Positive economics suddenly resurrected the fear of a Fed rate hike at the June meeting.
The June meeting is a live meeting. Investors have tried to ignore it in hopes it would go away but the sudden rise in inflation has made that impossible. Add to the economics the comments from San Francisco Fed president John Williams that the Fed will rise 2-3 times in 2016 and comments from Robert Kaplan that the Fed will move quickly to normalize rates. Richmond Fed president Jeffrey Lacker said June rate hike should be on the table, "The case for raising rates looks pretty strong in June." Suddenly the June meeting is not just alive but it is expanding in importance.
The report causing trouble this morning was the Consumer Price Index for April. The headline number rose 0.4% and the largest gain since February 2013. The core rate excluding food and energy rose +0.2%. On a trailing 12 month basis the headline CPI is up +1.1% and the core CPI is up +2.1%.
The headline number was lifted by a +1.9% increase in fuel oil and +8.0% rise in gasoline prices. Food prices rose +0.2%.
In theory, the Fed is smart enough to realize that the current inflation is caused by rising oil prices rather than normal inflationary forces. Hiking rates in June will not do anything about the rising inflation caused by higher gasoline prices. If they hike for the wrong reasons, it will be a market disaster. Higher rates will hurt oil producers already suffering from low prices. Rising rates would raise their debt payments and make it harder for them to recover from the oil crash.
Industrial Production for April rose +0.7% and well over estimates for +0.3%. This was the first rise in three months. The March reading was revised down from -0.6% to -0.9%. That was the weakest reading since August 2012.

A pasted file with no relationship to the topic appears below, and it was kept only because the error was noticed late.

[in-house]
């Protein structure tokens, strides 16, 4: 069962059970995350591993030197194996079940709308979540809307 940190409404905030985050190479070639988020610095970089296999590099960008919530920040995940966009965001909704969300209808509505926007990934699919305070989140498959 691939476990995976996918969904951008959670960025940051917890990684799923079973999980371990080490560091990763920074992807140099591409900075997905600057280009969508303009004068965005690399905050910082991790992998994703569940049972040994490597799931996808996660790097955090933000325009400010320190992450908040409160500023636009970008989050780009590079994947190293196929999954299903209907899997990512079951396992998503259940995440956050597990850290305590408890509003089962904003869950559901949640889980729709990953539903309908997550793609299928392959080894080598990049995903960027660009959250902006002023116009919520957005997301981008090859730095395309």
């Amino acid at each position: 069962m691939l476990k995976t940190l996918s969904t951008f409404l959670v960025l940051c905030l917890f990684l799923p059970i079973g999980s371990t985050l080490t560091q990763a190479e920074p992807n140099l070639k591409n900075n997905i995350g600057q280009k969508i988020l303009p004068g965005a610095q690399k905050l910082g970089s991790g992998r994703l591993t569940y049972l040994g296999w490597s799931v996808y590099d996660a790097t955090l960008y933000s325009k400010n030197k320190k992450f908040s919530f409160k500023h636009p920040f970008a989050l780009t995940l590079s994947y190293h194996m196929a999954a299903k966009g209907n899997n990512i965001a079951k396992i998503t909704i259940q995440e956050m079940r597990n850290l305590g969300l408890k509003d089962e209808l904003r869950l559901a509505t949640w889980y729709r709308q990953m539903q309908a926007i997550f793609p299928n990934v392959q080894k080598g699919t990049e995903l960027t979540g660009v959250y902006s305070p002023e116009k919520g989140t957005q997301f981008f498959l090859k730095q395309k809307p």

The April headline number is misleading because utility production rose +5.8% and mining/energy declined -2.3%. Business equipment production rose +2.4%. Those numbers skewed the headline significantly. Production has been handicapped by the strong dollar and weak global economy. This report looks good on the surface but many of the internal components were still weak. I would disregard the April reading since the chart clearly shows a strong decline going into April. Utility production is not really an economic plus.
New residential construction starts rose +6.6% in April from 1.089 million to 1.172 million. That was more than the 1.125 million analysts were expecting but still well under the February rate of 1.213 million. Single family starts rose +3.3% and multifamily starts rose +13.9%. Permits rose +1.5% and multifamily permits rose +8.0%. Completions fell from 1.048 million to 933,000 or an -11% decline.
In the chart, you can see that housing starts have plateaued at 1.2 million and appear to be tapering off. With mortgage rates at near record lows, this is troubling for the sector. Home buying appears to be tapering off and housing is a very large portion of the economy.
Internet E-Commerce sales for Q1 rose from $89.1 billion to $92.8 billion in Q4. Compared to the $80.6 billion in Q1-2015 and $70.1 billion in Q1-2014 this is proof the retail economy is moving to the web. To put that into context Amazon's sales in Q1 were $29.1 billion. That was a $7 billion increase over Q1-2015. Out of the $12 billion increase in all E-Commerce revenue over 2015 levels, $7 billion or 58% of the increase was sold by Amazon. To look at it a different way Amazon's $29.1 billion in Q1 revenue was 42% of all the E-Commerce revenue from all sources. Also, Amazon's revenue for the quarter rose 28.2%. They will be 50% of all E-Commerce revenue soon.
The economic calendar for the rest of the week is headlined by the FOMC minutes and the Philly Fed Manufacturing Survey. The Philly survey is expected to show a strong increase so anything in the opposite direction would be a big disappointment.
The NY Empire State Manufacturing Survey on Monday was expected to show a +6.5 and posted a very disappointing -9.0 instead. If the Philly survey, which is much more important, showed a similar decline, it would be a disaster.
Some analysts believe the FOMC minutes on Wednesday could contain language suggesting a June rate hike even though the official post-meeting announcement gave no indications. Worry over the minutes were part of the market's problem today.